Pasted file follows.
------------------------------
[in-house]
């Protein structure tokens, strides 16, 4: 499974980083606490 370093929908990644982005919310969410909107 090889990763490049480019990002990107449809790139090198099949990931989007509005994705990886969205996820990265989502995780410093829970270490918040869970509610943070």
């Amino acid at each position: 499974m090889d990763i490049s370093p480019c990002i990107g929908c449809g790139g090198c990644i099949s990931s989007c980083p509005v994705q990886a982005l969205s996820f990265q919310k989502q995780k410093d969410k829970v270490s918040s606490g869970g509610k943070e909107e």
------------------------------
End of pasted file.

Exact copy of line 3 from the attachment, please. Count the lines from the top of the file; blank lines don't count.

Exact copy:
């Amino acid at each position: 499974m090889d990763i490049s370093p480019c990002i990107g929908c449809g790139g090198c990644i099949s990931s989007c980083p509005v994705q990886a982005l969205s996820f990265q919310k989502q995780k410093d969410k829970v270490s918040s606490g869970g509610k943070e909107e």